Orangepath HPR represents designs an an hierarchy of abstract machines. Each machine is a database of declarations, executable code and goals. The goals are assertions about the system behaviour, input directly, or generated from compilation of temporal logic and data conservation rules into automata. Executable code can pass through the system unchanged, but any undriven internal nodes are provided with driver code that ensures the system meets its goals.
The H2 language possesses various subsets and the intention is that these may be freely mixed, at a fine level, to describe a design. The main subsets are structural, temporal logic (PSL), C-like imperative and sysML-like state hierarchic charts.
The current H2 tool reads in various inputs forms, some of which can be outputs from previous compilations. Figure 1 shows the available flows. This figure shows that inputs are aggregated into a pair of rule sets: executable rules and assertion rules. Naming and scoping rules for the identifiers are preserved from the input structures. Not shown in the figure are several bypass flows, where the outputs can be fed into the internal simulator instead of having to be fed into a simulation in a subsequent run of the tool.
Executable rules are held as an executable VM bytecode for an HPR virtual machine. This is readily compiled to IMP microcode form for the reference H2 microprocessor, SystemC or to Verilog in various forms, including netlists and custom VLIW processors. SMV output is also an option, for feeding to the nuSMV model checker.
Executable rules may also be fed to the internal simulator, called diosim, where they can be executed with stimulus generation form a PRBS (psudo-random binary sequence) generator or from stimulus read from 'plant' files.
Assertions can be compiled to executable form in various ways or else checked during diosim simulation. Rather than being checked, they can constrain pseudo-random input sequences used in simulation.
The Temporal Logic Compiler operates on PSL (property specification language) assertions and SERES (sugar extended regular expressions) to generate executable automata for synthesis or simulation.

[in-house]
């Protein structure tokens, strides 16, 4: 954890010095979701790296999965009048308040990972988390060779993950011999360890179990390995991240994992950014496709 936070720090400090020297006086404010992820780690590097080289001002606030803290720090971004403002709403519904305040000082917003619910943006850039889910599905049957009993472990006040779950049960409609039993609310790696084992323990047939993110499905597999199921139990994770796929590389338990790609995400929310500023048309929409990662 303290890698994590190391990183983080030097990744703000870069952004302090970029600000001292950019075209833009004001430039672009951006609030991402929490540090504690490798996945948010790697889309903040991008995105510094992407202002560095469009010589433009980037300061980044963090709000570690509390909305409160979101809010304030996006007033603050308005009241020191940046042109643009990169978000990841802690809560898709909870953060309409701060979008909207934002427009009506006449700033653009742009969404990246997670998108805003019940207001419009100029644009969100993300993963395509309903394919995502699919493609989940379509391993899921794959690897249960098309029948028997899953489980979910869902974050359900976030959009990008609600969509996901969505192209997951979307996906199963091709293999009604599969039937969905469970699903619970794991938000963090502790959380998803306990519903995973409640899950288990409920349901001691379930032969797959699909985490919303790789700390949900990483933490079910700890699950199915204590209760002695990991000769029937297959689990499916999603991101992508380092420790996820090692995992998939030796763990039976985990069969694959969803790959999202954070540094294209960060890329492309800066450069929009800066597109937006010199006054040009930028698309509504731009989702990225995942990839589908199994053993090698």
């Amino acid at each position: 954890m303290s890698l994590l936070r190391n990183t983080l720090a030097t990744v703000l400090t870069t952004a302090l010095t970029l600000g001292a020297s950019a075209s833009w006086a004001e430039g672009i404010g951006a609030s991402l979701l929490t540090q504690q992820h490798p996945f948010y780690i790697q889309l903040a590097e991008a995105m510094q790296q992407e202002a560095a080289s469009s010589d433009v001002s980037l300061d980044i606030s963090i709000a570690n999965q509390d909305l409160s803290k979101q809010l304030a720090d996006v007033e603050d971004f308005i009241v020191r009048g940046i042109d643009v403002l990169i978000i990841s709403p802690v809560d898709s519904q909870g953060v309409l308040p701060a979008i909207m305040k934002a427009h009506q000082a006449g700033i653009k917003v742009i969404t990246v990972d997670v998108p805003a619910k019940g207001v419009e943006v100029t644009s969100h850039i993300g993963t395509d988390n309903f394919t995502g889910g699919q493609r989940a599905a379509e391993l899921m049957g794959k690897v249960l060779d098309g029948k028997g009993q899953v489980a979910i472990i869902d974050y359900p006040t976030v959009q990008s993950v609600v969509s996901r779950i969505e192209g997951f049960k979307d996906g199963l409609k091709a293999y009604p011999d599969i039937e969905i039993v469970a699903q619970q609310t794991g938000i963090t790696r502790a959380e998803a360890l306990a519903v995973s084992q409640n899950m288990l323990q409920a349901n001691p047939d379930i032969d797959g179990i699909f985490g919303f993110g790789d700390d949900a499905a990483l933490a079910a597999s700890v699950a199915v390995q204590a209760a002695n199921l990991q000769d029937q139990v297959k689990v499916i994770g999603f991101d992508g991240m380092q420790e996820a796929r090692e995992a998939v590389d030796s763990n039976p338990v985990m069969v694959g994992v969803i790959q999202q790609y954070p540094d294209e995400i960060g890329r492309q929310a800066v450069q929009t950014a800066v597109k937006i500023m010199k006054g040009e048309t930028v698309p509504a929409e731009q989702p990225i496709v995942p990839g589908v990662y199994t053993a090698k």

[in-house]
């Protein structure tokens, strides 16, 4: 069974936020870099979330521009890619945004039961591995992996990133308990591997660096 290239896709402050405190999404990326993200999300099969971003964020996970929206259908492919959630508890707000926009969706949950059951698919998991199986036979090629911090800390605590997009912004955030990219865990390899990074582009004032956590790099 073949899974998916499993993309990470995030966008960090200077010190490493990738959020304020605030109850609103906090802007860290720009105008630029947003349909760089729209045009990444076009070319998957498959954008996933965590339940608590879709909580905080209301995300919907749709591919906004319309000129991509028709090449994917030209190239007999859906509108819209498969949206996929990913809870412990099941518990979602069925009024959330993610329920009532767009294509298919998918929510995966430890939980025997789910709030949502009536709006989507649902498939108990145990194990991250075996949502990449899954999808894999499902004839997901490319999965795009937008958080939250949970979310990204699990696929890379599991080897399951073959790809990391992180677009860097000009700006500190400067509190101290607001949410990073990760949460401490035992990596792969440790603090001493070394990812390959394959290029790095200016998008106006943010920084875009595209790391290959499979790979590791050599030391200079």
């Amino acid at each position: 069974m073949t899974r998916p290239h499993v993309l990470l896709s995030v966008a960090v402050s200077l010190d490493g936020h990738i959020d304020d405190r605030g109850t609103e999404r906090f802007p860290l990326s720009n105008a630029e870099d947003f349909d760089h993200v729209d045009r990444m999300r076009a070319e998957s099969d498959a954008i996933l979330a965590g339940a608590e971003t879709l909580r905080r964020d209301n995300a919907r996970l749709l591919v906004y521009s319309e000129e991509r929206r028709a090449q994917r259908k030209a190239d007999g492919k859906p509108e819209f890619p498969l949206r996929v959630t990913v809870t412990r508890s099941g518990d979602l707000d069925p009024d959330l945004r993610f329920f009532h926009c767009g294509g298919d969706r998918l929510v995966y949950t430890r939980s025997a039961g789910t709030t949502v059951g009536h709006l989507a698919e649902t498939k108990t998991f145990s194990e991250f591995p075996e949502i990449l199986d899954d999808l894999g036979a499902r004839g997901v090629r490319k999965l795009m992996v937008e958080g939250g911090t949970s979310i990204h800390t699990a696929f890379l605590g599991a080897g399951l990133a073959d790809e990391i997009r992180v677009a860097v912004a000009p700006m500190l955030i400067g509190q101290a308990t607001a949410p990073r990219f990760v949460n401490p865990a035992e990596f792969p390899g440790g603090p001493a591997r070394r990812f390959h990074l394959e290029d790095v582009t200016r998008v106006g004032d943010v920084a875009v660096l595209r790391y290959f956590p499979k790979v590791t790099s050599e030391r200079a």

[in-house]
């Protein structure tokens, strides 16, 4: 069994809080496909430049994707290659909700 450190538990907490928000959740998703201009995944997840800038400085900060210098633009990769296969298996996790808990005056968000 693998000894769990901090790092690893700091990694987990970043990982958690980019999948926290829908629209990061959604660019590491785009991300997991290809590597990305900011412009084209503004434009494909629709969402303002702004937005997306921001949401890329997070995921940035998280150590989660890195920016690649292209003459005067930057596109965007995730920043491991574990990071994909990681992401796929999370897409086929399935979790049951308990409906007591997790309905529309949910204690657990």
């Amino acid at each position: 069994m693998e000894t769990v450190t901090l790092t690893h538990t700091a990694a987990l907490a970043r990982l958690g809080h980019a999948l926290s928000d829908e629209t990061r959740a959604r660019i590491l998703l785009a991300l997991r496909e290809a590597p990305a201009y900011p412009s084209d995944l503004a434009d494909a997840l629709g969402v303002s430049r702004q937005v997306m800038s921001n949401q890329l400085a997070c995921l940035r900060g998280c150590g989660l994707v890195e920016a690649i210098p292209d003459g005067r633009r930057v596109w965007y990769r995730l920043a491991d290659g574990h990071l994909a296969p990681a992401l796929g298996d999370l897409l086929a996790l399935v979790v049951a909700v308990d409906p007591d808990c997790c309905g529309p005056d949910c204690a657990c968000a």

The SSMG component is described in a separate document and is a complete sub-project with respect to H2 HPR. SSMG is the main refinement component that converts assertions to executable logic using goal-directed search.
CIL .net input language is processed by a free-standing front end called kiwic. This has its own manual that shares some text with this H2 manual. CIL code is the assembly language used by the mono and .net projects. The HPR tool can read in CIL assembly code when invoked using the kiwic command.
The H2 input format includes finite state machine definition in SysML statechart format.
The Orangepath H2 compiler accepts inputs in a variety of forms and generates an executable design that is implemented as a mixture of hardware and software. The input may be non-specific in terms of the resources to be targeted and may be non-specific in terms of the number of states and state transitions of the output machine, whereas the output always amounts to a deterministic automaton. Hence the compiler is making decisions over hardware/software partitioning and details of the algorithm.
The input is any mixture of RTL, assertions, declarations and imperative software and the output is a mixture of hardware and software components. The following, named steps are used:
The most important step in the compiler is the refinement step that converts the source H2 machine to the target H2 machine. The H2 machine is the most important data structure and we describe this first, before describing the input and output forms.
All input forms are converted into a common internal structure which consists of a tree of H2 machines. An H2 machine is recursively defined in that any H2 machine can contain a number of child H2 machines.
An H2 machines is a pen-tuple that consists of a pair of disjoint lists of variables, a list of sub-machines, a list of assertion rules and a list of executable rule blocks. All lists are unordered. The connections to sub-machines, the assertions and the basic executable rules over the variables in union of the two variable lists. The first list contains variables visible to a parent H2 machine whereas the contents of the second are local to the current machine.